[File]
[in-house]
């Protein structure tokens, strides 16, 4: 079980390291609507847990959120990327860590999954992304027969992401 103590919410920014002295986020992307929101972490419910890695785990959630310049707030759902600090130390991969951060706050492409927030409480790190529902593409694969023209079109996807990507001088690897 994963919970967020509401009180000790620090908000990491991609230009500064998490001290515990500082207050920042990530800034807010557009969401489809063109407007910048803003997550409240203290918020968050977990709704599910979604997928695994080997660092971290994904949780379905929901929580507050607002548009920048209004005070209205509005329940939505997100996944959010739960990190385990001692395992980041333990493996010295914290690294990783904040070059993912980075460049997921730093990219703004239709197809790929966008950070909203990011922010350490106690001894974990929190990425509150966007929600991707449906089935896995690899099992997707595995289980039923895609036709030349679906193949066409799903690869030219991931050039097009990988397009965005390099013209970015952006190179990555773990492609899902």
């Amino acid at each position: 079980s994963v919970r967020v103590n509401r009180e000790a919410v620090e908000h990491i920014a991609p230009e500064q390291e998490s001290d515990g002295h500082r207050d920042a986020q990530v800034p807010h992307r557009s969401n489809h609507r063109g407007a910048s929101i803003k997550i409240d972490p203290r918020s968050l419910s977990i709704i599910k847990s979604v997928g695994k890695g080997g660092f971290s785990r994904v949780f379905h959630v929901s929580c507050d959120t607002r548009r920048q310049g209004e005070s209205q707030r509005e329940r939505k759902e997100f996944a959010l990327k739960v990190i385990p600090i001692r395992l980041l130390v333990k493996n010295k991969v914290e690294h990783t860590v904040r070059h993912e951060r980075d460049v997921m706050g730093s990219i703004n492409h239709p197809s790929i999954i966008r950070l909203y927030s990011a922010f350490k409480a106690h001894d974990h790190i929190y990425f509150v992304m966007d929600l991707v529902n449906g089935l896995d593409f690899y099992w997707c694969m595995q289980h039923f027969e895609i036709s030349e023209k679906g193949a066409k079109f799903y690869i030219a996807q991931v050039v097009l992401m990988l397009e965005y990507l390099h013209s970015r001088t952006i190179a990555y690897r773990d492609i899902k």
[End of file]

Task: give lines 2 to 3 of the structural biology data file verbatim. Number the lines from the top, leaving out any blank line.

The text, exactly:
């Protein structure tokens, strides 16, 4: 079980390291609507847990959120990327860590999954992304027969992401 103590919410920014002295986020992307929101972490419910890695785990959630310049707030759902600090130390991969951060706050492409927030409480790190529902593409694969023209079109996807990507001088690897 994963919970967020509401009180000790620090908000990491991609230009500064998490001290515990500082207050920042990530800034807010557009969401489809063109407007910048803003997550409240203290918020968050977990709704599910979604997928695994080997660092971290994904949780379905929901929580507050607002548009920048209004005070209205509005329940939505997100996944959010739960990190385990001692395992980041333990493996010295914290690294990783904040070059993912980075460049997921730093990219703004239709197809790929966008950070909203990011922010350490106690001894974990929190990425509150966007929600991707449906089935896995690899099992997707595995289980039923895609036709030349679906193949066409799903690869030219991931050039097009990988397009965005390099013209970015952006190179990555773990492609899902």
């Amino acid at each position: 079980s994963v919970r967020v103590n509401r009180e000790a919410v620090e908000h990491i920014a991609p230009e500064q390291e998490s001290d515990g002295h500082r207050d920042a986020q990530v800034p807010h992307r557009s969401n489809h609507r063109g407007a910048s929101i803003k997550i409240d972490p203290r918020s968050l419910s977990i709704i599910k847990s979604v997928g695994k890695g080997g660092f971290s785990r994904v949780f379905h959630v929901s929580c507050d959120t607002r548009r920048q310049g209004e005070s209205q707030r509005e329940r939505k759902e997100f996944a959010l990327k739960v990190i385990p600090i001692r395992l980041l130390v333990k493996n010295k991969v914290e690294h990783t860590v904040r070059h993912e951060r980075d460049v997921m706050g730093s990219i703004n492409h239709p197809s790929i999954i966008r950070l909203y927030s990011a922010f350490k409480a106690h001894d974990h790190i929190y990425f509150v992304m966007d929600l991707v529902n449906g089935l896995d593409f690899y099992w997707c694969m595995q289980h039923f027969e895609i036709s030349e023209k679906g193949a066409k079109f799903y690869i030219a996807q991931v050039v097009l992401m990988l397009e965005y990507l390099h013209s970015r001088t952006i190179a990555y690897r773990d492609i899902k």